From Unity back to Python

My sophomore Unity students were getting bored watching the Unity education series of videos I had them working through.  I was identifying.  I was bored watching videos also.  We had pretty much proved to ourselves that we could do anything we wanted in Unity if we found the right tutorial.  The kids were confident they could learn whatever they needed to do in Unity.  That was what I was after.  They were not afraid to learn on their own.  One of the kids asked if the class could do some Python programming.  (Be still my heart.)  I had not planned to do Python with this group until next year.  Next year they would be eligible for the dual-credit from the University but I figured why not, we can always quickly repeat what we do this year next year and then go on to bigger and better things.  Now this group is a bunch of programming geeks.  They like coding and tinkering with computers.  I had done a little Python with them in a brief programming language parade earlier in the year and they have coded in Scratch and Small Basic.  The group understands the fundamentals of coding so this should not be a great problem.

There is a problem.  They are doing the projects at home for fun.  They are looking at the book (“How to Think Like a Computer Scientist: Learning with Python 3 Documentation” by Wentworth, et al.) out of class.  What I had planned to do in two or three class periods is taking less than one.  I had a whole class lecture laid out on doing the program in outline form and some kind of pseudo code before sitting down to type.  I started in on my talk and one of the kids holds up a piece of paper with a program outline.  “We did that last night.”  Smart kids can really mess with a schedule.  What am I supposed to do?  Ah, the burdens we teachers bare.  I will suffer along no matter what the hardships.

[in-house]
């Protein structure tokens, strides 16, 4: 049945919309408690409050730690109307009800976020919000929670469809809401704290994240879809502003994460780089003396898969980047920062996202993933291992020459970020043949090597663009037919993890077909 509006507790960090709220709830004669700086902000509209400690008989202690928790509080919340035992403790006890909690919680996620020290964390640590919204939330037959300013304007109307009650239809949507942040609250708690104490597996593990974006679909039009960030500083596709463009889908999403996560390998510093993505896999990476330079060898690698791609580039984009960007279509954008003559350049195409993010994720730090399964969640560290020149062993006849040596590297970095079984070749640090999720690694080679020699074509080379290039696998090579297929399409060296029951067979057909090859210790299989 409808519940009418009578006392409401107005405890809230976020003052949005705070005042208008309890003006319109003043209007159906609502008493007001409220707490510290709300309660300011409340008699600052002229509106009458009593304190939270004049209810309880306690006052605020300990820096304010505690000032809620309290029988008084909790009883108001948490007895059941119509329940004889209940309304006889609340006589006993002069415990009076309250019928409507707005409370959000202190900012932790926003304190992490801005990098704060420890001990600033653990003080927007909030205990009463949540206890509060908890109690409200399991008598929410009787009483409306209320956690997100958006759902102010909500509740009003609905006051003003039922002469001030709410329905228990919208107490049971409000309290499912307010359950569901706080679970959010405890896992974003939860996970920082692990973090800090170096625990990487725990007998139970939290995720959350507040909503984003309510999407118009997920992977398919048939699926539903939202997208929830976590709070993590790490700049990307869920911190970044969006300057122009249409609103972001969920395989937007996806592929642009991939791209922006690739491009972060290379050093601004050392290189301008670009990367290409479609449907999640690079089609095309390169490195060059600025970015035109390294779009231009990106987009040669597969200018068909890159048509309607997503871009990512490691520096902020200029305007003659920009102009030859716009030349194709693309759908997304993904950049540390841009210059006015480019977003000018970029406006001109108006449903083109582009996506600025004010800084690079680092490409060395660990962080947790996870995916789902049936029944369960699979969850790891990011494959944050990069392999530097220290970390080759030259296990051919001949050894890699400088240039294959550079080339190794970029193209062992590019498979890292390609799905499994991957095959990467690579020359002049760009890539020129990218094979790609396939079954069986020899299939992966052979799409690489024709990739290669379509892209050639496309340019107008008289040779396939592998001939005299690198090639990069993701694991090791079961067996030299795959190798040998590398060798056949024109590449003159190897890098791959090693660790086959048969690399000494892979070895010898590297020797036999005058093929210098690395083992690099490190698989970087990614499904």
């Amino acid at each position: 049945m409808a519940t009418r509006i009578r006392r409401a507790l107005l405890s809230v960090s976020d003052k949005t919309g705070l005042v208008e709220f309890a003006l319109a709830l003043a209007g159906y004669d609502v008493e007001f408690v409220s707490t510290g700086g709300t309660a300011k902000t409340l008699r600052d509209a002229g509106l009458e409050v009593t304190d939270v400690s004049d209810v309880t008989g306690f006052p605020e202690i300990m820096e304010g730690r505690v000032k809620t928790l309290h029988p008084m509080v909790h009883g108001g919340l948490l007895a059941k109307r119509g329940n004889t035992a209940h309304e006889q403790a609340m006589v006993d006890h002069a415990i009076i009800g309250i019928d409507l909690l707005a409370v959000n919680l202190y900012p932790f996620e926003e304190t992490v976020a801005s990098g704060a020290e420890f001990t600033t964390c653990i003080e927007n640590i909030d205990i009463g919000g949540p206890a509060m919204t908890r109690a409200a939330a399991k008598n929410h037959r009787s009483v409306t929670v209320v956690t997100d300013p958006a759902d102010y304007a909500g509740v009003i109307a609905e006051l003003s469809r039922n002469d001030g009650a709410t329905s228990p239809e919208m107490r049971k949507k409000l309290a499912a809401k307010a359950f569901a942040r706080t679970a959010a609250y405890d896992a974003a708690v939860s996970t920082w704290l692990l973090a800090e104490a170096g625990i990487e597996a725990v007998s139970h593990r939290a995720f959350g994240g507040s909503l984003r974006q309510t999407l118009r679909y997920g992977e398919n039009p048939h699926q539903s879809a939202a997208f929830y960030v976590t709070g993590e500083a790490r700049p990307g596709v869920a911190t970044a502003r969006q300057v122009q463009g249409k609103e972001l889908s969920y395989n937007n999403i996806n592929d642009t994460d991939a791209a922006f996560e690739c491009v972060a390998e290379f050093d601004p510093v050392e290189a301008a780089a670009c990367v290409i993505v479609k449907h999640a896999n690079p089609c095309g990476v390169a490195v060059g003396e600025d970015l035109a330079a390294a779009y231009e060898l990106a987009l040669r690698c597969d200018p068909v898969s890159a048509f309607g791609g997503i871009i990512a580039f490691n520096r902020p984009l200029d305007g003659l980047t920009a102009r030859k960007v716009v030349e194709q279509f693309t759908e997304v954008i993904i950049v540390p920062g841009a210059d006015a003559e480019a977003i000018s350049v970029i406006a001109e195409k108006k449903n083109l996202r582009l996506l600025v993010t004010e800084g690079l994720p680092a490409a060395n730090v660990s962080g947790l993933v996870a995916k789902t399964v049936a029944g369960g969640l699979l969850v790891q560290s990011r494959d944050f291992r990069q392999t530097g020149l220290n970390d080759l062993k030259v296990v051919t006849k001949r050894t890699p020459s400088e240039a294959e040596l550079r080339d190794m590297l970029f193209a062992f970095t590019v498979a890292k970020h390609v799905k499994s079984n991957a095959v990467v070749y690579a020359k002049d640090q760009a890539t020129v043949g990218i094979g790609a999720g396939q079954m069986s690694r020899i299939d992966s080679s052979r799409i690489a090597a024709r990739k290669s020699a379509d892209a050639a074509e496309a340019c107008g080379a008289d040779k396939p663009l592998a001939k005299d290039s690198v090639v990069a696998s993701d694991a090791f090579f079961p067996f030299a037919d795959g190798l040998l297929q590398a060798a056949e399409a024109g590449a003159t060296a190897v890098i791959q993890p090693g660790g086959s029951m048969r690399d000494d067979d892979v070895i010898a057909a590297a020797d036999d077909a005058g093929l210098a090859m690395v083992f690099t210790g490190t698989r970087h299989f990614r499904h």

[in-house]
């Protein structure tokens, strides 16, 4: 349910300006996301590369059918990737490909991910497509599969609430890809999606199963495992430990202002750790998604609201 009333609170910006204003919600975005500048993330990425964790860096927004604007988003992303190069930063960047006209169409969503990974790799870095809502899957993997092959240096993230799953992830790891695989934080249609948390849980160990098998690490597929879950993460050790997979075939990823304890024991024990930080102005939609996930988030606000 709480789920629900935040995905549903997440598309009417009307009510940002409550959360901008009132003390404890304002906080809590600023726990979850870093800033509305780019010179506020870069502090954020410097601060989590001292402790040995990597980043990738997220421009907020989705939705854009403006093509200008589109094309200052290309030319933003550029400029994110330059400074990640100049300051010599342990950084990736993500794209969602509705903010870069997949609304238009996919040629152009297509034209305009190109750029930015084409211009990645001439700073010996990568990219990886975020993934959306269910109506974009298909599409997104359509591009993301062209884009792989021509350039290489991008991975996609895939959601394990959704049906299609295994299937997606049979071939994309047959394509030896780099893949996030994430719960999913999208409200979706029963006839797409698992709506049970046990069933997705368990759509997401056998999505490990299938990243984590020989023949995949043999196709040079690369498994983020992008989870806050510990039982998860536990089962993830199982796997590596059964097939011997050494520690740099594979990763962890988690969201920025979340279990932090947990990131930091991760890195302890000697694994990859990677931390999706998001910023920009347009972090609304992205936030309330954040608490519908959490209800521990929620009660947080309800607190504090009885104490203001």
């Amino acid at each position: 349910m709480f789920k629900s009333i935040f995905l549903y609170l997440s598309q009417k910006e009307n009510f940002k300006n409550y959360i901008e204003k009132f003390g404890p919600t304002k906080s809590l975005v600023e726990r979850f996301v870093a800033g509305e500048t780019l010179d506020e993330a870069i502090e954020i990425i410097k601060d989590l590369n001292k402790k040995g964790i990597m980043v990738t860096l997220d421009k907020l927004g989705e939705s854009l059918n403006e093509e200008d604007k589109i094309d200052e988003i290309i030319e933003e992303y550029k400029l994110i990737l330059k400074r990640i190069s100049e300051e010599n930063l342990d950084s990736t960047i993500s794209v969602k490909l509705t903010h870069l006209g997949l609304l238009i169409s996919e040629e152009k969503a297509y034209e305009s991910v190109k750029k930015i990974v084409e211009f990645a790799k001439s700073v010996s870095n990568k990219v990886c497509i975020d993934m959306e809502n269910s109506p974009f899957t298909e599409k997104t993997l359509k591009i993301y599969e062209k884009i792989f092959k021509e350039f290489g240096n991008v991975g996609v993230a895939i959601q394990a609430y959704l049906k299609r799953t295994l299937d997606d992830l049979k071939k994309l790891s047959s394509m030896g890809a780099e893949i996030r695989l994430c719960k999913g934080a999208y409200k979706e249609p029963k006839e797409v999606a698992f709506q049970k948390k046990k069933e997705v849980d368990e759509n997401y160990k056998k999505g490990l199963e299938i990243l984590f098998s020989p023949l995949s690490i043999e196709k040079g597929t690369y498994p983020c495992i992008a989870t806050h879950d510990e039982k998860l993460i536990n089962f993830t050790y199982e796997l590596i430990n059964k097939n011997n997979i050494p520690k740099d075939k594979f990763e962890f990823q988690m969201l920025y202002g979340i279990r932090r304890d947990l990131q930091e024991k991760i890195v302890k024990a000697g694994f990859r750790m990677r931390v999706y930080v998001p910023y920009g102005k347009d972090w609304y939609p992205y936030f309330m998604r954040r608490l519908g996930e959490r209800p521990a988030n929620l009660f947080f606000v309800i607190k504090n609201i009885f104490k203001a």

Anyway we have started on the first major programming project.  Major in the sense it is not one of the assignments in the book (none of which I had assigned but they were doing them for fun so I did not need to assign them) and requires assembling knowledge from several chapters to do the project.  The project uses turtle graphics to draw a circular pattern of bricks.  Initially the variables are the distance from the center to the inner edge of the first row of bricks and the number of rows.  Later we make the brick dimensions variables.

I have done this project for years.  It is my test project for a language with drawing capabilities.  It is not a complex project but it tests multiple programming ideas: user input, modularity, parameters, loops, program organization and, most important of all, thinking before typing code.  It is also expandable.  Color the bricks, use a shape other than a rectangle for the bricks (this can be really tricky with some interesting math depending on the shape), draw the bricks in a spiral, and so on.  I typically have the kids complete the project in the language we are working in then tell them to do it in two different languages.  I give them a list of languages I know will work.  They have to find the resources to learn the language and learn the language well enough to do the project.  Since this is not a project I have seen a solution for yet on the internet they usually have some good hair pulling time involved.  Good stuff.

The challenge for this class, at least as I see it at the moment, is seeing how far and long I can drag out this project.  June is a long ways away and at the speed these kids are moving I have to have enough challenges laid out for them to last until the end of the school year.

Ah, the burdens we teachers bare (or is it bear?).  Thank goodness for beer.

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